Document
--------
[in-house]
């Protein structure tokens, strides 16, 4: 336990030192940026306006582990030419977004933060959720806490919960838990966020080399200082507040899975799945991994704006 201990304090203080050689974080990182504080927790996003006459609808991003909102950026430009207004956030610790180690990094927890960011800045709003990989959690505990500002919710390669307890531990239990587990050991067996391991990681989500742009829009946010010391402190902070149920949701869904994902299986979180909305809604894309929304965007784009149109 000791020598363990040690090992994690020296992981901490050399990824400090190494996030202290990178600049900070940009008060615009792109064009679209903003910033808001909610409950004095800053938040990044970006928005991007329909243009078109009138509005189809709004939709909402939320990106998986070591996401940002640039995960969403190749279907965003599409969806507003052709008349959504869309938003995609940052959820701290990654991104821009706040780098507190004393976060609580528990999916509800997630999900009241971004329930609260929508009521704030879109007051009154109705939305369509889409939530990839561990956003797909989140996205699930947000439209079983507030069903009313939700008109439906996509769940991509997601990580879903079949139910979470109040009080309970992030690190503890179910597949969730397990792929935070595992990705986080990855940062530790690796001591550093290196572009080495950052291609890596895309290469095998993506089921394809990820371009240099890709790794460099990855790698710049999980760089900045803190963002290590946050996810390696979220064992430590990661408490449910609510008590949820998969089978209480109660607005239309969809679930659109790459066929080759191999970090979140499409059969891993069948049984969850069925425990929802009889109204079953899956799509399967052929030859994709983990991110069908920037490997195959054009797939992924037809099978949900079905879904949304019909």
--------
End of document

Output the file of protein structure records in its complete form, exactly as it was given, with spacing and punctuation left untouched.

[in-house]
């Protein structure tokens, strides 16, 4: 336990030192940026306006582990030419977004933060959720806490919960838990966020080399200082507040899975799945991994704006 201990304090203080050689974080990182504080927790996003006459609808991003909102950026430009207004956030610790180690990094927890960011800045709003990989959690505990500002919710390669307890531990239990587990050991067996391991990681989500742009829009946010010391402190902070149920949701869904994902299986979180909305809604894309929304965007784009149109 000791020598363990040690090992994690020296992981901490050399990824400090190494996030202290990178600049900070940009008060615009792109064009679209903003910033808001909610409950004095800053938040990044970006928005991007329909243009078109009138509005189809709004939709909402939320990106998986070591996401940002640039995960969403190749279907965003599409969806507003052709008349959504869309938003995609940052959820701290990654991104821009706040780098507190004393976060609580528990999916509800997630999900009241971004329930609260929508009521704030879109007051009154109705939305369509889409939530990839561990956003797909989140996205699930947000439209079983507030069903009313939700008109439906996509769940991509997601990580879903079949139910979470109040009080309970992030690190503890179910597949969730397990792929935070595992990705986080990855940062530790690796001591550093290196572009080495950052291609890596895309290469095998993506089921394809990820371009240099890709790794460099990855790698710049999980760089900045803190963002290590946050996810390696979220064992430590990661408490449910609510008590949820998969089978209480109660607005239309969809679930659109790459066929080759191999970090979140499409059969891993069948049984969850069925425990929802009889109204079953899956799509399967052929030859994709983990991110069908920037490997195959054009797939992924037809099978949900079905879904949304019909």